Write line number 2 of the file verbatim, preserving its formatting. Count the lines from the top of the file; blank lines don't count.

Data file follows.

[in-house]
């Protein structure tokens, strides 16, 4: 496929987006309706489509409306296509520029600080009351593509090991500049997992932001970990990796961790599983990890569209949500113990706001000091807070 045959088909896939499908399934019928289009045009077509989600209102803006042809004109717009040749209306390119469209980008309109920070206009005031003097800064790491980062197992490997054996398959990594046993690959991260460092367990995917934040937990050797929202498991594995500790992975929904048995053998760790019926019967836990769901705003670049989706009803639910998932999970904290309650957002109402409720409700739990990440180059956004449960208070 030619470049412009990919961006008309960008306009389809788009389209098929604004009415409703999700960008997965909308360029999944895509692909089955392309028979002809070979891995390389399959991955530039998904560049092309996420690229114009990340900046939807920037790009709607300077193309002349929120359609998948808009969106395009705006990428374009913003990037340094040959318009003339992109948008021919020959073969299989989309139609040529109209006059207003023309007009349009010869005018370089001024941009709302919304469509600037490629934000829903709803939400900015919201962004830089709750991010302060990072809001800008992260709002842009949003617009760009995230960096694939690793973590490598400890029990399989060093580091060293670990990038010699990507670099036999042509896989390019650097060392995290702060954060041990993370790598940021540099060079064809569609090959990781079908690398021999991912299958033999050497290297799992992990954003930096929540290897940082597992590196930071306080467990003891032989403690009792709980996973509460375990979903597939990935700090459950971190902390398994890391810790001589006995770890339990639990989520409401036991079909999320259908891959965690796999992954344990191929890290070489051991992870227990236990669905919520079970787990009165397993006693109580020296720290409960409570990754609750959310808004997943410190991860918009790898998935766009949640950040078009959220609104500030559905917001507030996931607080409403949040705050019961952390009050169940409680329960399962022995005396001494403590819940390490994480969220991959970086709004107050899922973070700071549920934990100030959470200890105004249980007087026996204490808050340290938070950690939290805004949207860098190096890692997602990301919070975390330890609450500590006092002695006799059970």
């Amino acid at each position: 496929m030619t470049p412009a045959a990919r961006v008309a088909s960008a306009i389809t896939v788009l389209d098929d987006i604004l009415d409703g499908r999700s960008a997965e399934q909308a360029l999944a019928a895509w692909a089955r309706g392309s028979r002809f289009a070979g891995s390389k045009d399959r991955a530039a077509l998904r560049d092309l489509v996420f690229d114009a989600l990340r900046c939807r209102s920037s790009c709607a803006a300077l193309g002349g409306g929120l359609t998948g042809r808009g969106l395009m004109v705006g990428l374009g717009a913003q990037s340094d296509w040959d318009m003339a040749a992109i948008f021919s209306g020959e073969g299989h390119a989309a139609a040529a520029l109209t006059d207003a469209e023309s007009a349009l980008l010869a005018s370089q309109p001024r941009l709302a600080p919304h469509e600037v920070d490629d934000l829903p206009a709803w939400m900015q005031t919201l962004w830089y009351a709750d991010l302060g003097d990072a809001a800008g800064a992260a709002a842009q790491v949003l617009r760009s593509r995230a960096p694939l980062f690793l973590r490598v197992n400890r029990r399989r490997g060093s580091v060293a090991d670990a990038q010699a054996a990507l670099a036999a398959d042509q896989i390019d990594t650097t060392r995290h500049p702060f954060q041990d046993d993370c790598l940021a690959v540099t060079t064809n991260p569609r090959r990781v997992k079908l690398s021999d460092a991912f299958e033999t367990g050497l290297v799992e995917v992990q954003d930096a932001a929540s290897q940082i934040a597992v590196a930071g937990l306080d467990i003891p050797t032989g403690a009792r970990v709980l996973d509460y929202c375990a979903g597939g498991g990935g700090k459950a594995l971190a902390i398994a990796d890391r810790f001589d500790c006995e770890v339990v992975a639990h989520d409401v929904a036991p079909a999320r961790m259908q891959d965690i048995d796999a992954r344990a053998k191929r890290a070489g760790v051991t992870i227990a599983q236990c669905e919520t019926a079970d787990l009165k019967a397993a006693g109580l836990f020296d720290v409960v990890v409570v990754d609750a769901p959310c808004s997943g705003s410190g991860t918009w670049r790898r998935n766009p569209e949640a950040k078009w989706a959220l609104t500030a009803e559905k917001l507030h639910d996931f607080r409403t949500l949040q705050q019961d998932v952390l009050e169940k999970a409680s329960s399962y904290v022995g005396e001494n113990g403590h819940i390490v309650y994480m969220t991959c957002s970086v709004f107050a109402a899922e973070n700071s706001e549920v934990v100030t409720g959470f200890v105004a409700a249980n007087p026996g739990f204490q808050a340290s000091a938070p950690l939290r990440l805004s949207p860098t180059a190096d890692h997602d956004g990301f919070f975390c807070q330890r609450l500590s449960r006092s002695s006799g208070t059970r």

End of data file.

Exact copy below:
């Protein structure tokens, strides 16, 4: 496929987006309706489509409306296509520029600080009351593509090991500049997992932001970990990796961790599983990890569209949500113990706001000091807070 045959088909896939499908399934019928289009045009077509989600209102803006042809004109717009040749209306390119469209980008309109920070206009005031003097800064790491980062197992490997054996398959990594046993690959991260460092367990995917934040937990050797929202498991594995500790992975929904048995053998760790019926019967836990769901705003670049989706009803639910998932999970904290309650957002109402409720409700739990990440180059956004449960208070 030619470049412009990919961006008309960008306009389809788009389209098929604004009415409703999700960008997965909308360029999944895509692909089955392309028979002809070979891995390389399959991955530039998904560049092309996420690229114009990340900046939807920037790009709607300077193309002349929120359609998948808009969106395009705006990428374009913003990037340094040959318009003339992109948008021919020959073969299989989309139609040529109209006059207003023309007009349009010869005018370089001024941009709302919304469509600037490629934000829903709803939400900015919201962004830089709750991010302060990072809001800008992260709002842009949003617009760009995230960096694939690793973590490598400890029990399989060093580091060293670990990038010699990507670099036999042509896989390019650097060392995290702060954060041990993370790598940021540099060079064809569609090959990781079908690398021999991912299958033999050497290297799992992990954003930096929540290897940082597992590196930071306080467990003891032989403690009792709980996973509460375990979903597939990935700090459950971190902390398994890391810790001589006995770890339990639990989520409401036991079909999320259908891959965690796999992954344990191929890290070489051991992870227990236990669905919520079970787990009165397993006693109580020296720290409960409570990754609750959310808004997943410190991860918009790898998935766009949640950040078009959220609104500030559905917001507030996931607080409403949040705050019961952390009050169940409680329960399962022995005396001494403590819940390490994480969220991959970086709004107050899922973070700071549920934990100030959470200890105004249980007087026996204490808050340290938070950690939290805004949207860098190096890692997602990301919070975390330890609450500590006092002695006799059970």